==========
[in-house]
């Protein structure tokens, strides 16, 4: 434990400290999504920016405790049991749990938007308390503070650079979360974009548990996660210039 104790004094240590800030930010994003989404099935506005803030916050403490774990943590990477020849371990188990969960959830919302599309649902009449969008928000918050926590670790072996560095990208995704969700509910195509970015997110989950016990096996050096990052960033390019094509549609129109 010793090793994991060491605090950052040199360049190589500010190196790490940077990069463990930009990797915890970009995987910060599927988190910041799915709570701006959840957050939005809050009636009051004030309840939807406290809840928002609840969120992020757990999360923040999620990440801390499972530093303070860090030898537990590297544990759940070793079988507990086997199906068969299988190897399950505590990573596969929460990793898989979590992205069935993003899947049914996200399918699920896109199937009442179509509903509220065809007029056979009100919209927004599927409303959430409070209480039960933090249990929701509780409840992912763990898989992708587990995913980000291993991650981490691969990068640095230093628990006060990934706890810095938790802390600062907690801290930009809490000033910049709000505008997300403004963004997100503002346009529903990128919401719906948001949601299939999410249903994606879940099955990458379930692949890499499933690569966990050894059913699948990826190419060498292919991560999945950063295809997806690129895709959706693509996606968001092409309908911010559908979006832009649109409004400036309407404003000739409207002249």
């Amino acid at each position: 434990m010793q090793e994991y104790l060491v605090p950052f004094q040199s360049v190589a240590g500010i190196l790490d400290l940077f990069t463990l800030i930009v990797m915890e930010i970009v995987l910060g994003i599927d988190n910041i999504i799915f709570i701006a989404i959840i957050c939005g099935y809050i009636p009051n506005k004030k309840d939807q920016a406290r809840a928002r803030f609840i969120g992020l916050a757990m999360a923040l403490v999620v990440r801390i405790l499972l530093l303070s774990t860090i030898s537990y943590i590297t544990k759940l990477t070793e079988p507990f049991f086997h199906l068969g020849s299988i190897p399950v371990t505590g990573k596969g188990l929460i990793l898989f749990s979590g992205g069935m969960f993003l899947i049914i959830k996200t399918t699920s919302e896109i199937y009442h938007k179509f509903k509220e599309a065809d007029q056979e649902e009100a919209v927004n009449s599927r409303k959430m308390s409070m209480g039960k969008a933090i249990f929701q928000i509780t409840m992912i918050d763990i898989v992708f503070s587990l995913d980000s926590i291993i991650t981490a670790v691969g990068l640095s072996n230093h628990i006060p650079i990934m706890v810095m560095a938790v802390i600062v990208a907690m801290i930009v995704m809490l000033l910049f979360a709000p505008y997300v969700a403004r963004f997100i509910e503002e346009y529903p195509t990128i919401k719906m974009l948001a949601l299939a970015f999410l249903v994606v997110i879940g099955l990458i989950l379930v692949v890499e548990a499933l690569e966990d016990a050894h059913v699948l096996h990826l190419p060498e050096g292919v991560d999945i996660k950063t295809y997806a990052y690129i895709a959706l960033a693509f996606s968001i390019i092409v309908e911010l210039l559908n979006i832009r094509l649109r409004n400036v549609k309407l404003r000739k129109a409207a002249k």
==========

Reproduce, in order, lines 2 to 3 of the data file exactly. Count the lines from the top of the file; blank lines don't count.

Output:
């Protein structure tokens, strides 16, 4: 434990400290999504920016405790049991749990938007308390503070650079979360974009548990996660210039 104790004094240590800030930010994003989404099935506005803030916050403490774990943590990477020849371990188990969960959830919302599309649902009449969008928000918050926590670790072996560095990208995704969700509910195509970015997110989950016990096996050096990052960033390019094509549609129109 010793090793994991060491605090950052040199360049190589500010190196790490940077990069463990930009990797915890970009995987910060599927988190910041799915709570701006959840957050939005809050009636009051004030309840939807406290809840928002609840969120992020757990999360923040999620990440801390499972530093303070860090030898537990590297544990759940070793079988507990086997199906068969299988190897399950505590990573596969929460990793898989979590992205069935993003899947049914996200399918699920896109199937009442179509509903509220065809007029056979009100919209927004599927409303959430409070209480039960933090249990929701509780409840992912763990898989992708587990995913980000291993991650981490691969990068640095230093628990006060990934706890810095938790802390600062907690801290930009809490000033910049709000505008997300403004963004997100503002346009529903990128919401719906948001949601299939999410249903994606879940099955990458379930692949890499499933690569966990050894059913699948990826190419060498292919991560999945950063295809997806690129895709959706693509996606968001092409309908911010559908979006832009649109409004400036309407404003000739409207002249």
């Amino acid at each position: 434990m010793q090793e994991y104790l060491v605090p950052f004094q040199s360049v190589a240590g500010i190196l790490d400290l940077f990069t463990l800030i930009v990797m915890e930010i970009v995987l910060g994003i599927d988190n910041i999504i799915f709570i701006a989404i959840i957050c939005g099935y809050i009636p009051n506005k004030k309840d939807q920016a406290r809840a928002r803030f609840i969120g992020l916050a757990m999360a923040l403490v999620v990440r801390i405790l499972l530093l303070s774990t860090i030898s537990y943590i590297t544990k759940l990477t070793e079988p507990f049991f086997h199906l068969g020849s299988i190897p399950v371990t505590g990573k596969g188990l929460i990793l898989f749990s979590g992205g069935m969960f993003l899947i049914i959830k996200t399918t699920s919302e896109i199937y009442h938007k179509f509903k509220e599309a065809d007029q056979e649902e009100a919209v927004n009449s599927r409303k959430m308390s409070m209480g039960k969008a933090i249990f929701q928000i509780t409840m992912i918050d763990i898989v992708f503070s587990l995913d980000s926590i291993i991650t981490a670790v691969g990068l640095s072996n230093h628990i006060p650079i990934m706890v810095m560095a938790v802390i600062v990208a907690m801290i930009v995704m809490l000033l910049f979360a709000p505008y997300v969700a403004r963004f997100i509910e503002e346009y529903p195509t990128i919401k719906m974009l948001a949601l299939a970015f999410l249903v994606v997110i879940g099955l990458i989950l379930v692949v890499e548990a499933l690569e966990d016990a050894h059913v699948l096996h990826l190419p060498e050096g292919v991560d999945i996660k950063t295809y997806a990052y690129i895709a959706l960033a693509f996606s968001i390019i092409v309908e911010l210039l559908n979006i832009r094509l649109r409004n400036v549609k309407l404003r000739k129109a409207a002249k």